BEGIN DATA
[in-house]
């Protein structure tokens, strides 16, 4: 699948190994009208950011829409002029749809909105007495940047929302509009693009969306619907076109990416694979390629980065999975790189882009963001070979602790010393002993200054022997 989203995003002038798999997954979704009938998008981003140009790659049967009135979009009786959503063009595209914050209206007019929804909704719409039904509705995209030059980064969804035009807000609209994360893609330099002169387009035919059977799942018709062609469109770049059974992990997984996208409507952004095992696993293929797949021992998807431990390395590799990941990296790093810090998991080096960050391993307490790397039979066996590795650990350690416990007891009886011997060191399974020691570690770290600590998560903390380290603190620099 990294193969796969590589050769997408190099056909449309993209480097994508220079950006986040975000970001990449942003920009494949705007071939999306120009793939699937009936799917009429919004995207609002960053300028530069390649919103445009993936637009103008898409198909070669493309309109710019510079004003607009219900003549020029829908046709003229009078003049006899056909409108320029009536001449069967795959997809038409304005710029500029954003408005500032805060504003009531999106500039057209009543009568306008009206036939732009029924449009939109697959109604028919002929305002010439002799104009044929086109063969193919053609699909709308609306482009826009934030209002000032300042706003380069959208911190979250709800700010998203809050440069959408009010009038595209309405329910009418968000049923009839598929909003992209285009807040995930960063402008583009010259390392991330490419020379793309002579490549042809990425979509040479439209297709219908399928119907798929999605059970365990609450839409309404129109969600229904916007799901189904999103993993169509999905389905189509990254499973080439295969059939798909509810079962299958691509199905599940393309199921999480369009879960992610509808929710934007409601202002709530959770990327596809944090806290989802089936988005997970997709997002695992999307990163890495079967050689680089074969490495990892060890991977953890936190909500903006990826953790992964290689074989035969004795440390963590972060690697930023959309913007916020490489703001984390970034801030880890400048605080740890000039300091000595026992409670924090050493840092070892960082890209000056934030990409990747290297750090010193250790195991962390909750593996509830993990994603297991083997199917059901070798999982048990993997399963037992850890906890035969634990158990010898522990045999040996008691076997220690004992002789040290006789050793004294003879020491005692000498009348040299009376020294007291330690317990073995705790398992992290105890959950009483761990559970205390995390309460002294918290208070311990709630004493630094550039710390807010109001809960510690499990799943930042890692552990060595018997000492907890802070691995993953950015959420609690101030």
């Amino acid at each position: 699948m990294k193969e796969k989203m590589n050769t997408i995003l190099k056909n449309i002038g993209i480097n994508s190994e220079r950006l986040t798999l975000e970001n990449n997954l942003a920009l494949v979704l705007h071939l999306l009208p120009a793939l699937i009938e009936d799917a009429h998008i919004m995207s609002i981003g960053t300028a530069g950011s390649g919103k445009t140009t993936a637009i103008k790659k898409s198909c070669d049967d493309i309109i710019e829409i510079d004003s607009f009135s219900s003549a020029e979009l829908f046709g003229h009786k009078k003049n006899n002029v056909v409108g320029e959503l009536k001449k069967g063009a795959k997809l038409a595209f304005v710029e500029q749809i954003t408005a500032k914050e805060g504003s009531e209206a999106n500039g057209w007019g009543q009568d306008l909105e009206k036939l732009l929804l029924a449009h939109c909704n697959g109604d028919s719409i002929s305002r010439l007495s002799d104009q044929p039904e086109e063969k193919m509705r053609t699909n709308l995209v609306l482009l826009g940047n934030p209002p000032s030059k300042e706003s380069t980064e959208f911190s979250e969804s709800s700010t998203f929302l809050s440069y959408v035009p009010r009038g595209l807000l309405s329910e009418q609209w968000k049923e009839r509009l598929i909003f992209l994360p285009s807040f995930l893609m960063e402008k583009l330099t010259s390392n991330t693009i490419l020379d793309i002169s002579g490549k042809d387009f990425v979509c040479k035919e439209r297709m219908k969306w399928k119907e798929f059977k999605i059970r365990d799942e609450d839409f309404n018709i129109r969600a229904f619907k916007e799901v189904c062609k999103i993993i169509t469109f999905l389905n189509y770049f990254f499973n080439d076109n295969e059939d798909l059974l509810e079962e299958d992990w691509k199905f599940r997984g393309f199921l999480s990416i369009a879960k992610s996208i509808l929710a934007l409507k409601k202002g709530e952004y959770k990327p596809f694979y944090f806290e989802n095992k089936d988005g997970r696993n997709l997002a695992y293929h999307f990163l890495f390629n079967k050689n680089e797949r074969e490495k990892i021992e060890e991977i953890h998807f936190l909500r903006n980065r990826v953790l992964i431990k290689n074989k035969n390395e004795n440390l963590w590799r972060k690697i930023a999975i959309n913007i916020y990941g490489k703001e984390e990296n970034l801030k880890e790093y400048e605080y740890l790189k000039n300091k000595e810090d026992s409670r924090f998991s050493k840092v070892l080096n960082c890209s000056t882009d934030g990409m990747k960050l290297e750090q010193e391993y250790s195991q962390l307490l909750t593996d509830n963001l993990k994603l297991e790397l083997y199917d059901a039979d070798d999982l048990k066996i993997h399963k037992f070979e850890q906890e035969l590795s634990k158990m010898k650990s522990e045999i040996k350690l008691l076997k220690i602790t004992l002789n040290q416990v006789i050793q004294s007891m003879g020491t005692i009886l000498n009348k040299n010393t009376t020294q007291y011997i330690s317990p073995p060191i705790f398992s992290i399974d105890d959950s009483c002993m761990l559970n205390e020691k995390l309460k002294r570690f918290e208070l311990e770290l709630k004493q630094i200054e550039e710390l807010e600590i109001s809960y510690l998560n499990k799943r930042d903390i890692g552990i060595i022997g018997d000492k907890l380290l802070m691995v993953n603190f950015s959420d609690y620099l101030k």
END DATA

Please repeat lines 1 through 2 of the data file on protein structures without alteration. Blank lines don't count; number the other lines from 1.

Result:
[in-house]
């Protein structure tokens, strides 16, 4: 699948190994009208950011829409002029749809909105007495940047929302509009693009969306619907076109990416694979390629980065999975790189882009963001070979602790010393002993200054022997 989203995003002038798999997954979704009938998008981003140009790659049967009135979009009786959503063009595209914050209206007019929804909704719409039904509705995209030059980064969804035009807000609209994360893609330099002169387009035919059977799942018709062609469109770049059974992990997984996208409507952004095992696993293929797949021992998807431990390395590799990941990296790093810090998991080096960050391993307490790397039979066996590795650990350690416990007891009886011997060191399974020691570690770290600590998560903390380290603190620099 990294193969796969590589050769997408190099056909449309993209480097994508220079950006986040975000970001990449942003920009494949705007071939999306120009793939699937009936799917009429919004995207609002960053300028530069390649919103445009993936637009103008898409198909070669493309309109710019510079004003607009219900003549020029829908046709003229009078003049006899056909409108320029009536001449069967795959997809038409304005710029500029954003408005500032805060504003009531999106500039057209009543009568306008009206036939732009029924449009939109697959109604028919002929305002010439002799104009044929086109063969193919053609699909709308609306482009826009934030209002000032300042706003380069959208911190979250709800700010998203809050440069959408009010009038595209309405329910009418968000049923009839598929909003992209285009807040995930960063402008583009010259390392991330490419020379793309002579490549042809990425979509040479439209297709219908399928119907798929999605059970365990609450839409309404129109969600229904916007799901189904999103993993169509999905389905189509990254499973080439295969059939798909509810079962299958691509199905599940393309199921999480369009879960992610509808929710934007409601202002709530959770990327596809944090806290989802089936988005997970997709997002695992999307990163890495079967050689680089074969490495990892060890991977953890936190909500903006990826953790992964290689074989035969004795440390963590972060690697930023959309913007916020490489703001984390970034801030880890400048605080740890000039300091000595026992409670924090050493840092070892960082890209000056934030990409990747290297750090010193250790195991962390909750593996509830993990994603297991083997199917059901070798999982048990993997399963037992850890906890035969634990158990010898522990045999040996008691076997220690004992002789040290006789050793004294003879020491005692000498009348040299009376020294007291330690317990073995705790398992992290105890959950009483761990559970205390995390309460002294918290208070311990709630004493630094550039710390807010109001809960510690499990799943930042890692552990060595018997000492907890802070691995993953950015959420609690101030």